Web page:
In a previous post I mentioned that one of my biggest priorities for this business is to build a sales process. I explained the sales process from when I ran a painting business, which is the primary example I’m pulling from as I figure this one out.

It takes time to build an entire sales process because you have to flip back and forth between executing the process you currently have (which is inefficient) and mapping out improvements.

After going through a few trial runs, here’s what we’ve come up with:

1. Initial Vision Call

Once a lead comes in it needs to be qualified. Right now, the best way to do that is by having a phone call. In that call, two things need to happen.

First, we need to extract enough information from them to build a video proposal with an accurate price. When do you need it done? How many videos? How long? Who will be watching the video? How do you plan to use the video? How much are you looking to spend? By asking detailed questions (and taking detailed notes), we will have everything we need to build a proposal that fits their needs and qualifies that it is a job we can do effectively and profitably. They will also feel more comfortable to let us handle the project.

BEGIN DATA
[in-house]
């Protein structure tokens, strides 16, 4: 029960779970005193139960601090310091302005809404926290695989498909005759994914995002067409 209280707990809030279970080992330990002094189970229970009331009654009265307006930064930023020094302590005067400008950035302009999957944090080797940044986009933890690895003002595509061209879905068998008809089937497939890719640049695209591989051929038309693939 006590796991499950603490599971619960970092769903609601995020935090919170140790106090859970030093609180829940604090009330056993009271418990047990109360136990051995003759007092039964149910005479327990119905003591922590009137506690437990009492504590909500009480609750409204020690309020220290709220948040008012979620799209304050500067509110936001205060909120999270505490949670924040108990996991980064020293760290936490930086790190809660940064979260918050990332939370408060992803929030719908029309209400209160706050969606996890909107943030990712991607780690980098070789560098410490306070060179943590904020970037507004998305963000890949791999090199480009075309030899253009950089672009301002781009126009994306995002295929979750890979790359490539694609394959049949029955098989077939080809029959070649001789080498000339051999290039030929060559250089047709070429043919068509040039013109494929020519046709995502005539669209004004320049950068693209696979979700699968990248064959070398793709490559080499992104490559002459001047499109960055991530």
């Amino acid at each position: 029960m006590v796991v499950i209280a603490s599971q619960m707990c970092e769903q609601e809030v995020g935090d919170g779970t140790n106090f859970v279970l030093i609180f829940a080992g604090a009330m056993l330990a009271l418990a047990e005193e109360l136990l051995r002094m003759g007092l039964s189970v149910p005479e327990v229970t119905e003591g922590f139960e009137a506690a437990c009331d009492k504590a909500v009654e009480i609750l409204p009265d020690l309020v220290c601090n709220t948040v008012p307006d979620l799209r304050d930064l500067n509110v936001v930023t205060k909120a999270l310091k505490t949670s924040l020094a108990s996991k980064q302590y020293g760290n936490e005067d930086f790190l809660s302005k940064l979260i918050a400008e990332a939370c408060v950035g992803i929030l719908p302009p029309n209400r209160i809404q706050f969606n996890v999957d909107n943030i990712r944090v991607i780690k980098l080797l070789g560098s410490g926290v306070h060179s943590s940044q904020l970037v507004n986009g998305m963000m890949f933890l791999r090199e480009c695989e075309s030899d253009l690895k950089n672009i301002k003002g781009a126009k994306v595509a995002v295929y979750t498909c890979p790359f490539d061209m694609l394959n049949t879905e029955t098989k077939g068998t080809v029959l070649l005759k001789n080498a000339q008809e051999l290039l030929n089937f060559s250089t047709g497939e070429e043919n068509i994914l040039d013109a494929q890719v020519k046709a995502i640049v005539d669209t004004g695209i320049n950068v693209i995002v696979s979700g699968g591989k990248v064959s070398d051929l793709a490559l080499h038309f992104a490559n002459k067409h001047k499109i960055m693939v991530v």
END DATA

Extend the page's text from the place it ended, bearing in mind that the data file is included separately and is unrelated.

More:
Second, the customer’s expectations need to be set. They need to know what our process is and there should be no surprises. They should have a ballpark price that fits in their budget, and they should know exactly how long it should take.

2. Build the Proposal

Given that the customer wants something we can do, the next step is to turn the call notes into a professional proposal. Eventually there will be a template to fill out with notes during the call that is formatted like a professional proposal to minimize this second step.

We work with our Creative Director and the editing team.

3. Propose the Proposal

Once the proposal is ready, it’s time to sit down with the customer and pitch them.

The proposal is designed to lead whoever is making the sale through a fluid presentation. It will explain the vision, process, logistics, and cost. We build up to the price, then stop talking. The goal is to get a definitive answer, yes or no, by the end of this meeting. If no, we must understand exactly why so we can either fix it now or plan to improve it before we….

4. Follow Up

Always follow up. As long as it takes.

5. Pass to Production

Once the job is sold, we introduce our new customer to the Creative Director who will manage the project through its completion. The production process is another animal entirely.

We haven’t actually tested out this full sales process yet. This plan is the result of the knowledge gained from a week and a half of disorganized sales calls.